"They may not pass into the stomach, however, and they can get stuck in the trachea - the airway," Dr Lee explains.
"Choking is a serious medical emergency. This is every parent’s worst nightmare."
Dr Lee says parents should seek help immediately if they believe their baby is choking.
"Don’t delay. Get someone else to phone 999 while you attend to the first aid," she advises.
Signs your baby is choking
Dr Lee says parents should watch out for the following signs a baby could be choking:
- They are suddenly unable to speak or cough.
- They may be gagging, coughing, or crying, if there is a partial obstruction in the airway, this is still an emergency. "The fact they are able gag, cough, or cry, although frightening, means some air is still getting through the airway and into the lungs," Dr Lee adds.
- Their lips may turn blue.
- They may become limp, pale, and unresponsive.
Watch: Lucy Mecklenburgh opens up about becoming a first time mum in the pandemic.
What should parents do if they think their baby is choking?
Dr Lee has outlined some steps for parents who believe their baby is choking with additional insight from the British Red Cross.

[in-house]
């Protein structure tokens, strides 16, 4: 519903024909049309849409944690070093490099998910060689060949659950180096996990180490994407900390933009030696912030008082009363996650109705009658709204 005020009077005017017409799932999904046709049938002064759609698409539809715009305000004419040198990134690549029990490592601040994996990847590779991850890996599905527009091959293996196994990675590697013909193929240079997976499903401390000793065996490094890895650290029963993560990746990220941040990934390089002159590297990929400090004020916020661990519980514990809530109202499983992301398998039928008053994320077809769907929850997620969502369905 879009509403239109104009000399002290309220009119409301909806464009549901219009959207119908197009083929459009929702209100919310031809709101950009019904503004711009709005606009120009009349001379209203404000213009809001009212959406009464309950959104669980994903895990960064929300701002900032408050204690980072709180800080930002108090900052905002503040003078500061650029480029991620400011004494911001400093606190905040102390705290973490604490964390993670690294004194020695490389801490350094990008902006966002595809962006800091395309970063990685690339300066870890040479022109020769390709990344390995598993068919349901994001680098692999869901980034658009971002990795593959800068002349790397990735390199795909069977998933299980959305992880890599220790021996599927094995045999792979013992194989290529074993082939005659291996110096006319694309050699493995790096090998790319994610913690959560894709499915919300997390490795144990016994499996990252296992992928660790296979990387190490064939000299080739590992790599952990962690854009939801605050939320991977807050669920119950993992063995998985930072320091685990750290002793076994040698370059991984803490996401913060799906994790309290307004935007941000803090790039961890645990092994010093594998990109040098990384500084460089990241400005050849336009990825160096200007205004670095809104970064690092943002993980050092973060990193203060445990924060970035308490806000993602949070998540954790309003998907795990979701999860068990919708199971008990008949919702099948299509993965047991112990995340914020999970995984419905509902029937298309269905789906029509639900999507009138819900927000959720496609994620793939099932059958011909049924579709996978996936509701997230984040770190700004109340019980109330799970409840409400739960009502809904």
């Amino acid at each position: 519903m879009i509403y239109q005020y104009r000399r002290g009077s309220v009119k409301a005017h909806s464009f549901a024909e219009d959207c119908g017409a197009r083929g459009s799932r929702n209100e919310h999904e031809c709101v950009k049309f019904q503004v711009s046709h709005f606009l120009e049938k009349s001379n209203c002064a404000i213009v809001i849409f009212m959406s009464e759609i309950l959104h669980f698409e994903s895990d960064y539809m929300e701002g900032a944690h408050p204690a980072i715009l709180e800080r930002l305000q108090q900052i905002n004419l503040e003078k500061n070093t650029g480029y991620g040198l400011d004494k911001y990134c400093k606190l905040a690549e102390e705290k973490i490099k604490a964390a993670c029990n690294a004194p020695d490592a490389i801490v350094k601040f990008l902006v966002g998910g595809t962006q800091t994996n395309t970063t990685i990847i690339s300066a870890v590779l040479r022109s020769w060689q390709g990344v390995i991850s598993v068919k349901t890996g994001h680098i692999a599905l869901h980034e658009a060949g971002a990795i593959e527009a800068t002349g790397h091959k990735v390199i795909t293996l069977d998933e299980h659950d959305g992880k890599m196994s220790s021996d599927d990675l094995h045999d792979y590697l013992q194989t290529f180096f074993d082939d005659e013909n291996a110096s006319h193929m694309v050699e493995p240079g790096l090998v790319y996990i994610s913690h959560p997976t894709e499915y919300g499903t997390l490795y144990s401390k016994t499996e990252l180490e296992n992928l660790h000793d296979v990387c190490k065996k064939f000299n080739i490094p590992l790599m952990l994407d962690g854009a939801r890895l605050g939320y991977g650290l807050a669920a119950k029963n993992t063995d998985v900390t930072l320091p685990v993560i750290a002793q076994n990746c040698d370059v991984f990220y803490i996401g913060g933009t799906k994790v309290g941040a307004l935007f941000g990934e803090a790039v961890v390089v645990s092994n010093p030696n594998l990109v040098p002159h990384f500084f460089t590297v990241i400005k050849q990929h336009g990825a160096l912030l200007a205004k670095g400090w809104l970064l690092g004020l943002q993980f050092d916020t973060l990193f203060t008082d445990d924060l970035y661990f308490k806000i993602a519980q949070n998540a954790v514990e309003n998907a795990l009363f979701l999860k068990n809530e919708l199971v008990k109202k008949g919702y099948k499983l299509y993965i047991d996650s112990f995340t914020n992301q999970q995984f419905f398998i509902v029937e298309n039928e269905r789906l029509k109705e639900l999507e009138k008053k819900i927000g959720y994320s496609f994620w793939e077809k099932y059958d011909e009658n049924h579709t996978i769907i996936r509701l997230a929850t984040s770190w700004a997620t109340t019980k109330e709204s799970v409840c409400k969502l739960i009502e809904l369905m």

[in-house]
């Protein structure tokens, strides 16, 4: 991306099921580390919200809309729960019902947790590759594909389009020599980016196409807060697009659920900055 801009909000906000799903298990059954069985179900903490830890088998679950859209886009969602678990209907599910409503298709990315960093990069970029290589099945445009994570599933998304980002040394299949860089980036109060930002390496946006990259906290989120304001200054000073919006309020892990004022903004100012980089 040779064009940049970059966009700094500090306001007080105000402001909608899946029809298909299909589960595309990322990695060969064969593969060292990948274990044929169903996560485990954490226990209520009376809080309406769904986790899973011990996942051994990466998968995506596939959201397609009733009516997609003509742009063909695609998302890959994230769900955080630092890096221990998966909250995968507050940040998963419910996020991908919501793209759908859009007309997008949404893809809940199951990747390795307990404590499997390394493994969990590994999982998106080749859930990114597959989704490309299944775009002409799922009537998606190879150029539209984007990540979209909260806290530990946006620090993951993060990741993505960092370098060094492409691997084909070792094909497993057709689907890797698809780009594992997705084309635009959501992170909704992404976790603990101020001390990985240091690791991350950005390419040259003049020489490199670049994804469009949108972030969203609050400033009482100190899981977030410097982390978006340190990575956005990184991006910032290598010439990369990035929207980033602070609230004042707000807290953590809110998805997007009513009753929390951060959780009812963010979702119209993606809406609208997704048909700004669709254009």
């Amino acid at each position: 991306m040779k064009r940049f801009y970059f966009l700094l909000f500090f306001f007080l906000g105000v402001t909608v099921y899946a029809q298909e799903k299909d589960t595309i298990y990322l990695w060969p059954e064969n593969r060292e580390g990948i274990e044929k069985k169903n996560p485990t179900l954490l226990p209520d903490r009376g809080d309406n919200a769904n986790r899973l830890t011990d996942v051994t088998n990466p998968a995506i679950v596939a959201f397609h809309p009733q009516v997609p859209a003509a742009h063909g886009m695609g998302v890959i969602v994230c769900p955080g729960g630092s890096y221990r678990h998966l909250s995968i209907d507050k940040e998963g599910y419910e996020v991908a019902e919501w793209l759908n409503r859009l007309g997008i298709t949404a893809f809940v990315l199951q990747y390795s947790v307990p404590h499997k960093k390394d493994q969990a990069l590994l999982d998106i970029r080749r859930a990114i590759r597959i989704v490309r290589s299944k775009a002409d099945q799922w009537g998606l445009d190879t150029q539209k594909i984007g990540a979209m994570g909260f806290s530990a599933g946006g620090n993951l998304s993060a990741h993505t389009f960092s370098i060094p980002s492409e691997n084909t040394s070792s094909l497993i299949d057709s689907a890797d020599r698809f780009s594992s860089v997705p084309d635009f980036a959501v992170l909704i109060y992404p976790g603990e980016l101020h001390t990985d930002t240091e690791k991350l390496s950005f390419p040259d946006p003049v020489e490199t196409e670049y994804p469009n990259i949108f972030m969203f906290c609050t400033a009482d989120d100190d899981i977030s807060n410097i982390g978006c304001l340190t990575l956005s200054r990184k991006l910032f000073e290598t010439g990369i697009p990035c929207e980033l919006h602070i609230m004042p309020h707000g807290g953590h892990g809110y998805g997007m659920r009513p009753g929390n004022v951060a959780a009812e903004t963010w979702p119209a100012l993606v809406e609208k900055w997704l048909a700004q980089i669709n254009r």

1. Get a friend or relative to call 999.
2. Sit down. Pick up your baby and turn them over so you have them lying along your left forearm. Your hand will be supporting the baby’s chin. Lie your forearm over your left thigh to give it support. The baby should be angled slightly downwards so their head is lowered.
3. Using the heel of you right hand, give the baby five short, hard, thumps centrally, between the shoulder blades. The idea is to force the object up and out of the baby’s airway, so these need to be quite forceful blows.
4. If this doesn’t work, turn the baby over, still lying on your thigh, head angled slightly downwards. Press with two fingers on the central portion of the rib cage, in line with the baby’s’ nipples. Do this five times. The idea is to dislodge anything stuck in the airway and force it up and out. Don’t squeeze on their tummy.